I've tried to import a custom TT font but don't know how to go about it. Not sure if it was in any of the tutorials/walkthrough videos. If so, bad RTFM on my part...
I have a font that only has numerals and uppercase characters defined, no punctuation or special characters. I would like to use this font for the module titles. I have no Photoshop skills (or Photoshop for that matter). I'm trying to do this with PSP Pro.
When I create an import template I get a .png with a very tiny vertical grid with a full character set already typed in. What am I supposed to do with this? I can overtype characters in the TT font into the image but alignment and first erasing the template characters seems like a lot of work.
I've also tried to use System Font Editor to map a GDI TT font to a SD system font (and I am running w/Direct3D) but this doesn't seem to work or I'm doing it wrong. Is it possibly because it is not the full expected character set?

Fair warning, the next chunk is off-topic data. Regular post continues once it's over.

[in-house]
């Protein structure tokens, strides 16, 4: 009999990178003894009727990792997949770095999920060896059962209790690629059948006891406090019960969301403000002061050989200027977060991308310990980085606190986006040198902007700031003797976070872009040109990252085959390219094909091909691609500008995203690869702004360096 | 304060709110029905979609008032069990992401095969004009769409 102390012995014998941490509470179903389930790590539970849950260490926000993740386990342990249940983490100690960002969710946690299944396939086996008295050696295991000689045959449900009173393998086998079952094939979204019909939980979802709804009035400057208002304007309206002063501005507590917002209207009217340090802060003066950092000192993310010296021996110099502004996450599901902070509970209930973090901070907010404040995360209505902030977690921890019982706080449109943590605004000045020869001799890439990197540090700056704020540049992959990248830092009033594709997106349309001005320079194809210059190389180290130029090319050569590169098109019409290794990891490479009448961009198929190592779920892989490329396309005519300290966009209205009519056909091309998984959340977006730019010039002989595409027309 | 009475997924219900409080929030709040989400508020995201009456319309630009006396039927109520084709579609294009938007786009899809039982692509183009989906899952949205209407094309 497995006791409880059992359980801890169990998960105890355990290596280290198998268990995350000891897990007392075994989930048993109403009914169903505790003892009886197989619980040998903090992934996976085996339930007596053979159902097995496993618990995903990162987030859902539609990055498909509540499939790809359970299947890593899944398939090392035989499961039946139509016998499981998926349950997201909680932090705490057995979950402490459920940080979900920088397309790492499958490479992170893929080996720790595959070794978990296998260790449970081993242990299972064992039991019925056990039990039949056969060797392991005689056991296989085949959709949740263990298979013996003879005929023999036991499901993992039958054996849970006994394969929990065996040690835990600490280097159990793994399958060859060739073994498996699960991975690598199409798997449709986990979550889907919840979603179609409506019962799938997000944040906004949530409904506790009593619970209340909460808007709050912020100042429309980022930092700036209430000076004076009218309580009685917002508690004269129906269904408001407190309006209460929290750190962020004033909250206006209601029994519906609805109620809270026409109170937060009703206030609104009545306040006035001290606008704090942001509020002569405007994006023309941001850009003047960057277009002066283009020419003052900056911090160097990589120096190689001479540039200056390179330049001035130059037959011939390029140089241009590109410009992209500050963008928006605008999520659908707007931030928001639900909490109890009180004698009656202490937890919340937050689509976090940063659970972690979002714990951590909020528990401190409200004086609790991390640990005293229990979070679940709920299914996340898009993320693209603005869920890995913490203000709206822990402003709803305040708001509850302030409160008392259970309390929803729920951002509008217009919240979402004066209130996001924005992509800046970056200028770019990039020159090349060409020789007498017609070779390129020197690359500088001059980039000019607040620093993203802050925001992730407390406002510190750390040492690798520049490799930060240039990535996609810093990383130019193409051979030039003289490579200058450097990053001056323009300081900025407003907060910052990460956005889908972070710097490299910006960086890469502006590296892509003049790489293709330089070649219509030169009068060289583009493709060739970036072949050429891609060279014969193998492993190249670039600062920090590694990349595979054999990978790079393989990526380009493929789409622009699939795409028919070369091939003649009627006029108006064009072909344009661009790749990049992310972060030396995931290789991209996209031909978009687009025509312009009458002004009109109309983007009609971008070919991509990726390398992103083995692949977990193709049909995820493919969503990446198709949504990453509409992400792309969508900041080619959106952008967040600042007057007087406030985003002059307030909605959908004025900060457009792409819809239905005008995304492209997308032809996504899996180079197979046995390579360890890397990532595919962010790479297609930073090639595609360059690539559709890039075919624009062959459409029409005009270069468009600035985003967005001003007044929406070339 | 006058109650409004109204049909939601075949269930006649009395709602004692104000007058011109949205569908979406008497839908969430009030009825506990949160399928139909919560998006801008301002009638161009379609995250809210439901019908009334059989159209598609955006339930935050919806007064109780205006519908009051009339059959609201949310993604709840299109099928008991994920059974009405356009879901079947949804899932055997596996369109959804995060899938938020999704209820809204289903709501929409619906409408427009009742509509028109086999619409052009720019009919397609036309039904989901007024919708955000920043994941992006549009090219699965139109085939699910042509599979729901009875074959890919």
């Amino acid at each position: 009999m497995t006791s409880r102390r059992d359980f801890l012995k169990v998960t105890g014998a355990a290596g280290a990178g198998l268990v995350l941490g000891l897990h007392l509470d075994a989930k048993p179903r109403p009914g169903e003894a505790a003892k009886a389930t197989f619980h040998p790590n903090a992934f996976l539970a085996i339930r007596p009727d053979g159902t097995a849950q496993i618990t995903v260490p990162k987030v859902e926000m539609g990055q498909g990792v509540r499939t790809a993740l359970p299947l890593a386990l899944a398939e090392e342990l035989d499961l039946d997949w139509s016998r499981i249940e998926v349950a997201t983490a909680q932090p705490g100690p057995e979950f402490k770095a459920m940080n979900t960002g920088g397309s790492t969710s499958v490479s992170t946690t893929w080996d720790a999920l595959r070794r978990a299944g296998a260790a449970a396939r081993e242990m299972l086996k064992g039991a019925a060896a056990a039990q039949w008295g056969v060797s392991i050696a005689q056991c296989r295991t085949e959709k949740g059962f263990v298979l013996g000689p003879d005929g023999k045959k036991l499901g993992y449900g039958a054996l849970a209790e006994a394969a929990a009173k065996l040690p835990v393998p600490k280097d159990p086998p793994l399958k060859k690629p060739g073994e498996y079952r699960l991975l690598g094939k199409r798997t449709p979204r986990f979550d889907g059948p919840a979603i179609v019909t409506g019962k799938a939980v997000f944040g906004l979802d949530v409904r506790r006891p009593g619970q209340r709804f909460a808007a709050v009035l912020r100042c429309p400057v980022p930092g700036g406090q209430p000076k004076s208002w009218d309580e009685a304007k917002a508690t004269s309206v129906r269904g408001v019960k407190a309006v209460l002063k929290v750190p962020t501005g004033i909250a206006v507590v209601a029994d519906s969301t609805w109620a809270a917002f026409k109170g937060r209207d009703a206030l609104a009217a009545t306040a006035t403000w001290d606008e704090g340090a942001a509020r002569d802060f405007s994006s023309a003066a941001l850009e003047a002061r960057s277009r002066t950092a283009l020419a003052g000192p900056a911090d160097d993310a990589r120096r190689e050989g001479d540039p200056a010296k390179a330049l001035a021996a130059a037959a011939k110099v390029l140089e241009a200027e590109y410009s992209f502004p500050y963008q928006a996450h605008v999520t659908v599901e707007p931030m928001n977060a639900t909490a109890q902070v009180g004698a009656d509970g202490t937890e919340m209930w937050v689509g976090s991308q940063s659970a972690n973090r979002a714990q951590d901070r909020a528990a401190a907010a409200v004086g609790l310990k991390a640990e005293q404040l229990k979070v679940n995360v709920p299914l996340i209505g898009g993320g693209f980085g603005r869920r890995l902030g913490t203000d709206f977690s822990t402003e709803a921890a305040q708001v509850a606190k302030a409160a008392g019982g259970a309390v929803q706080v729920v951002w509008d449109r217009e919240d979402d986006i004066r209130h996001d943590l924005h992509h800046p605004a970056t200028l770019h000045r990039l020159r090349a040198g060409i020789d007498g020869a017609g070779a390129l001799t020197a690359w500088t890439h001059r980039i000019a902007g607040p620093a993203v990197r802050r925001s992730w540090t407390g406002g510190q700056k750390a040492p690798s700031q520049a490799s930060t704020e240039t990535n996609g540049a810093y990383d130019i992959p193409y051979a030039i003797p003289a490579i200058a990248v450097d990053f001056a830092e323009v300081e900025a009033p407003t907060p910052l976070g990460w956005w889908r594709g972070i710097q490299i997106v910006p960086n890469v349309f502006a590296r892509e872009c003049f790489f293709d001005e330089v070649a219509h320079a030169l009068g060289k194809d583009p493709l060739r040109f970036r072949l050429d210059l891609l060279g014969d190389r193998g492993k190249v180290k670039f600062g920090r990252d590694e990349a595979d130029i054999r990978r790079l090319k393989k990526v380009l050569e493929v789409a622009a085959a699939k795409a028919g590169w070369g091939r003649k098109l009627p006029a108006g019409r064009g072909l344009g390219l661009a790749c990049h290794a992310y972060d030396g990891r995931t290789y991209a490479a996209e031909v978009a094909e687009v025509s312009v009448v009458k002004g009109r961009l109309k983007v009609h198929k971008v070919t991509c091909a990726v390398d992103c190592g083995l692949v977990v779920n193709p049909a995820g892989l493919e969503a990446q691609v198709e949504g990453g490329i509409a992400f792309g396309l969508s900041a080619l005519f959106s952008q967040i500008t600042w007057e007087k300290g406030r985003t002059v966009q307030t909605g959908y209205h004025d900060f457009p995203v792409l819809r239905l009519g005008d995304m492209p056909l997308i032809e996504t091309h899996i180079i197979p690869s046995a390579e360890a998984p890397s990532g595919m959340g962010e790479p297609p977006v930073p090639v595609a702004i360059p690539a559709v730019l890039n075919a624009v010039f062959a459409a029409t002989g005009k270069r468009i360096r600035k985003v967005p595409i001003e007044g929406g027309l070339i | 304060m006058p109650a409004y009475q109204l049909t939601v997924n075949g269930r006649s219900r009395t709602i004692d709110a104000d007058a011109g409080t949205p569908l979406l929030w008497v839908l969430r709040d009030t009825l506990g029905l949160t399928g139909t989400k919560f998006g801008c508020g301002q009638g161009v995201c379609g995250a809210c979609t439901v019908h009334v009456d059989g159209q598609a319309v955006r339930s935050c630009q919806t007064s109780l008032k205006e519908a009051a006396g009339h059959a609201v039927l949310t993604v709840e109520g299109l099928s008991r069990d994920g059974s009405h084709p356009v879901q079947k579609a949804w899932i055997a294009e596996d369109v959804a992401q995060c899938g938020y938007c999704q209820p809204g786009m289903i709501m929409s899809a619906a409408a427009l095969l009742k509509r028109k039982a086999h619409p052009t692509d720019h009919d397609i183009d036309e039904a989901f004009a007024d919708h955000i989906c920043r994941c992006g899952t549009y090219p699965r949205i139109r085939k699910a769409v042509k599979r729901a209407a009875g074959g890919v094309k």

I'd really like to get this to work, any help is much appreciated.
Thanks for the pointer. I was able to get most of the characters imported and positioned properly.
I can't figure out how to add the space character to the template though. If I insert a space into the first field in the template, it acts like the opposite of a space; the more spaces I insert into a string, the more the string collapses in on itself.
As long as I don't use more than one word it looks OK but I'd like to have more flexibility in naming the modules...
BTW When using a template, create a new vector layer for the new/imported font and then hide the original raster image in the template .png before saving. This is probably obvious to someone who knows something about image editors but took me quite a while to figure out ::
Figured out that I can use the Fonts\Font Margins to adjust the blank spacing.
And that I didn't need to spend nearly as much time as I did worrying about the horiz. spacing of the characters as I populated the template. oh!:
Just get the vertical position exact and the horiz. somewhere close in the neighborhood. You can then use the individual character Before/After spacing once the font is imported to correct where you were off by a bit.